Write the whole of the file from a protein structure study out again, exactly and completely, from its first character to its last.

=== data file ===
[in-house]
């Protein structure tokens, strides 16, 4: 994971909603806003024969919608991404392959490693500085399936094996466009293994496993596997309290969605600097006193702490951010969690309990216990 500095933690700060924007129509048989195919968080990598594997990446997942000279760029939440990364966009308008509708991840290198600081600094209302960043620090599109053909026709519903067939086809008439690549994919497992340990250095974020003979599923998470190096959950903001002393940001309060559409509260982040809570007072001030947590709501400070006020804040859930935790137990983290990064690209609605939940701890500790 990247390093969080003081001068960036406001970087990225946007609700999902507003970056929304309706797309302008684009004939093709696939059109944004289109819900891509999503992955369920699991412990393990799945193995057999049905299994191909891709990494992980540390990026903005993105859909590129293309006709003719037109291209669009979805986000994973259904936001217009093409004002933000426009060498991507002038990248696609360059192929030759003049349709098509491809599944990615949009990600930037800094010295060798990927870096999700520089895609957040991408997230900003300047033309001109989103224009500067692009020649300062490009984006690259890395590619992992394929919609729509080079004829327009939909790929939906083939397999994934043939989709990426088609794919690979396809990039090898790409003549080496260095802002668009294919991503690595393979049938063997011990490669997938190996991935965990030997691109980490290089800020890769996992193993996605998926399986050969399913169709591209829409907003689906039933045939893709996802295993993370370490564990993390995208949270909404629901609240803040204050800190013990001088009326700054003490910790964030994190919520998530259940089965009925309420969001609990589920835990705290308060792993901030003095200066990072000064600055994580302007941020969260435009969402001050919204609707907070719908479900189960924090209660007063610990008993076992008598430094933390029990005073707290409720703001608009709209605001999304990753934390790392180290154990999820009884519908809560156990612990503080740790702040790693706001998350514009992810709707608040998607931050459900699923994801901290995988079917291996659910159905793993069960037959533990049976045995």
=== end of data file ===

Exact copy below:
[in-house]
């Protein structure tokens, strides 16, 4: 994971909603806003024969919608991404392959490693500085399936094996466009293994496993596997309290969605600097006193702490951010969690309990216990 500095933690700060924007129509048989195919968080990598594997990446997942000279760029939440990364966009308008509708991840290198600081600094209302960043620090599109053909026709519903067939086809008439690549994919497992340990250095974020003979599923998470190096959950903001002393940001309060559409509260982040809570007072001030947590709501400070006020804040859930935790137990983290990064690209609605939940701890500790 990247390093969080003081001068960036406001970087990225946007609700999902507003970056929304309706797309302008684009004939093709696939059109944004289109819900891509999503992955369920699991412990393990799945193995057999049905299994191909891709990494992980540390990026903005993105859909590129293309006709003719037109291209669009979805986000994973259904936001217009093409004002933000426009060498991507002038990248696609360059192929030759003049349709098509491809599944990615949009990600930037800094010295060798990927870096999700520089895609957040991408997230900003300047033309001109989103224009500067692009020649300062490009984006690259890395590619992992394929919609729509080079004829327009939909790929939906083939397999994934043939989709990426088609794919690979396809990039090898790409003549080496260095802002668009294919991503690595393979049938063997011990490669997938190996991935965990030997691109980490290089800020890769996992193993996605998926399986050969399913169709591209829409907003689906039933045939893709996802295993993370370490564990993390995208949270909404629901609240803040204050800190013990001088009326700054003490910790964030994190919520998530259940089965009925309420969001609990589920835990705290308060792993901030003095200066990072000064600055994580302007941020969260435009969402001050919204609707907070719908479900189960924090209660007063610990008993076992008598430094933390029990005073707290409720703001608009709209605001999304990753934390790392180290154990999820009884519908809560156990612990503080740790702040790693706001998350514009992810709707608040998607931050459900699923994801901290995988079917291996659910159905793993069960037959533990049976045995």